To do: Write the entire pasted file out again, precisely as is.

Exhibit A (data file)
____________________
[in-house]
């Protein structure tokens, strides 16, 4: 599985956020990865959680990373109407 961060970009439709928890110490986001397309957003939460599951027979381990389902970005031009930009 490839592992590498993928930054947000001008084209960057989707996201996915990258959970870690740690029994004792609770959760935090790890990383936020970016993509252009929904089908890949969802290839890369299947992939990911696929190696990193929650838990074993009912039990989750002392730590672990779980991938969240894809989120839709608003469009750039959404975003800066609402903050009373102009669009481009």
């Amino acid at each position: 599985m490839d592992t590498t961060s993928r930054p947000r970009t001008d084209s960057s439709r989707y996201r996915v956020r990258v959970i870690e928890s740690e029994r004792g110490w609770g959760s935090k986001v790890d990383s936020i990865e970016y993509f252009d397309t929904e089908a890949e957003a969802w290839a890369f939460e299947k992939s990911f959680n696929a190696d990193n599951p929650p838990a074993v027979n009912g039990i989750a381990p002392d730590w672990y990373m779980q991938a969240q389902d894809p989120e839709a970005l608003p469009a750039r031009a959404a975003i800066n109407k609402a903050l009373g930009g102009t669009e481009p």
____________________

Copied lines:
[in-house]
């Protein structure tokens, strides 16, 4: 599985956020990865959680990373109407 961060970009439709928890110490986001397309957003939460599951027979381990389902970005031009930009 490839592992590498993928930054947000001008084209960057989707996201996915990258959970870690740690029994004792609770959760935090790890990383936020970016993509252009929904089908890949969802290839890369299947992939990911696929190696990193929650838990074993009912039990989750002392730590672990779980991938969240894809989120839709608003469009750039959404975003800066609402903050009373102009669009481009």
């Amino acid at each position: 599985m490839d592992t590498t961060s993928r930054p947000r970009t001008d084209s960057s439709r989707y996201r996915v956020r990258v959970i870690e928890s740690e029994r004792g110490w609770g959760s935090k986001v790890d990383s936020i990865e970016y993509f252009d397309t929904e089908a890949e957003a969802w290839a890369f939460e299947k992939s990911f959680n696929a190696d990193n599951p929650p838990a074993v027979n009912g039990i989750a381990p002392d730590w672990y990373m779980q991938a969240q389902d894809p989120e839709a970005l608003p469009a750039r031009a959404a975003i800066n109407k609402a903050l009373g930009g102009t669009e481009p």